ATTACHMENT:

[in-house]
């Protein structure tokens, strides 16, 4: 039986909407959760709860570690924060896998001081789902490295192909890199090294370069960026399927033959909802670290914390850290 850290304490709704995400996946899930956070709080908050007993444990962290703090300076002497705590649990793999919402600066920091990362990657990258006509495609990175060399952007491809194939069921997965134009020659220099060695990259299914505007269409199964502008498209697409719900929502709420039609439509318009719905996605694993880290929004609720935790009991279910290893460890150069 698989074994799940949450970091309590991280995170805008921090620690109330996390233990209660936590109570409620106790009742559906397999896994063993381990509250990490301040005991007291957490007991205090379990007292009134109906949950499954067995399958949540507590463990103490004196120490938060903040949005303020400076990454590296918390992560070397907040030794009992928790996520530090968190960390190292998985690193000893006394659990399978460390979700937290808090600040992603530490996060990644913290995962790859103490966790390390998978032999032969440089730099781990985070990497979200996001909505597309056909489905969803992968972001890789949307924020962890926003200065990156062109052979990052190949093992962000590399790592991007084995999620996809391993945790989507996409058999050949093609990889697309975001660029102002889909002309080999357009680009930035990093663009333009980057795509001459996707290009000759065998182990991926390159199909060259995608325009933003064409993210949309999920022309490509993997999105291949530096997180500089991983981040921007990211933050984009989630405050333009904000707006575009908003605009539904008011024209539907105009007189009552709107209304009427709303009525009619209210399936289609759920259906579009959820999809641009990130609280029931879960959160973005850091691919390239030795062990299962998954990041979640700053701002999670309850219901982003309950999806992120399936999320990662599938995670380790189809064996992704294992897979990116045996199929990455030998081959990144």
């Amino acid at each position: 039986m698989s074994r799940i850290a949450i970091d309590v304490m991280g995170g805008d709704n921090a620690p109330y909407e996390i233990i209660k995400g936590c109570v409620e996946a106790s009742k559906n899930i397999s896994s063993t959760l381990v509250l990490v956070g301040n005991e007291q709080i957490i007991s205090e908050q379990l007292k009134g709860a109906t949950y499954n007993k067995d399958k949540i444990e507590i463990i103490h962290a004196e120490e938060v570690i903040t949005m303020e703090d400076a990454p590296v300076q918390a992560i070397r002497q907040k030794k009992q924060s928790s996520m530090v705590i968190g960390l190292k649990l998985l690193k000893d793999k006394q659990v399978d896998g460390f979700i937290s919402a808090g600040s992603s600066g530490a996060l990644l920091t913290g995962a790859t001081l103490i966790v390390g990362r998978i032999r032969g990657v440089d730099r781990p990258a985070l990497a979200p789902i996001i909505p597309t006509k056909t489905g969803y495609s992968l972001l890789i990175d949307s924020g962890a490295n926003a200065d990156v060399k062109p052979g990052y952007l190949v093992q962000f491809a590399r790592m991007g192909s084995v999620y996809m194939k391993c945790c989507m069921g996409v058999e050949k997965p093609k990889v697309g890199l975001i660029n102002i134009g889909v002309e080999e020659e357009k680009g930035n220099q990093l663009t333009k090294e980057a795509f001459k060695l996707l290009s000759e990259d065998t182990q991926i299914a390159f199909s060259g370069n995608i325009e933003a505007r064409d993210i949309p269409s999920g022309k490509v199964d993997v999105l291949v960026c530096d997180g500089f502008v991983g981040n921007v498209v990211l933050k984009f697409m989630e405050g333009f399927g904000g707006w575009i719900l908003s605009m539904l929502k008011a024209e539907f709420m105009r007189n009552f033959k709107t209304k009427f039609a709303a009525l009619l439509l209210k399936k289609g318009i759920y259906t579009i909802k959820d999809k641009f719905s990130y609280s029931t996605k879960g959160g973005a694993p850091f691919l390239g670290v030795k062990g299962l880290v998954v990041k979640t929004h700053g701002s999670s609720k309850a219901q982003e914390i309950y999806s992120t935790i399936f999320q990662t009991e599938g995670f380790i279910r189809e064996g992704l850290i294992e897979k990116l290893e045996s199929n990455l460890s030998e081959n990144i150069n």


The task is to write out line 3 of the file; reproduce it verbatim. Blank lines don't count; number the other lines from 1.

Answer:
């Amino acid at each position: 039986m698989s074994r799940i850290a949450i970091d309590v304490m991280g995170g805008d709704n921090a620690p109330y909407e996390i233990i209660k995400g936590c109570v409620e996946a106790s009742k559906n899930i397999s896994s063993t959760l381990v509250l990490v956070g301040n005991e007291q709080i957490i007991s205090e908050q379990l007292k009134g709860a109906t949950y499954n007993k067995d399958k949540i444990e507590i463990i103490h962290a004196e120490e938060v570690i903040t949005m303020e703090d400076a990454p590296v300076q918390a992560i070397r002497q907040k030794k009992q924060s928790s996520m530090v705590i968190g960390l190292k649990l998985l690193k000893d793999k006394q659990v399978d896998g460390f979700i937290s919402a808090g600040s992603s600066g530490a996060l990644l920091t913290g995962a790859t001081l103490i966790v390390g990362r998978i032999r032969g990657v440089d730099r781990p990258a985070l990497a979200p789902i996001i909505p597309t006509k056909t489905g969803y495609s992968l972001l890789i990175d949307s924020g962890a490295n926003a200065d990156v060399k062109p052979g990052y952007l190949v093992q962000f491809a590399r790592m991007g192909s084995v999620y996809m194939k391993c945790c989507m069921g996409v058999e050949k997965p093609k990889v697309g890199l975001i660029n102002i134009g889909v002309e080999e020659e357009k680009g930035n220099q990093l663009t333009k090294e980057a795509f001459k060695l996707l290009s000759e990259d065998t182990q991926i299914a390159f199909s060259g370069n995608i325009e933003a505007r064409d993210i949309p269409s999920g022309k490509v199964d993997v999105l291949v960026c530096d997180g500089f502008v991983g981040n921007v498209v990211l933050k984009f697409m989630e405050g333009f399927g904000g707006w575009i719900l908003s605009m539904l929502k008011a024209e539907f709420m105009r007189n009552f033959k709107t209304k009427f039609a709303a009525l009619l439509l209210k399936k289609g318009i759920y259906t579009i909802k959820d999809k641009f719905s990130y609280s029931t996605k879960g959160g973005a694993p850091f691919l390239g670290v030795k062990g299962l880290v998954v990041k979640t929004h700053g701002s999670s609720k309850a219901q982003e914390i309950y999806s992120t935790i399936f999320q990662t009991e599938g995670f380790i279910r189809e064996g992704l850290i294992e897979k990116l290893e045996s199929n990455l460890s030998e081959n990144i150069n």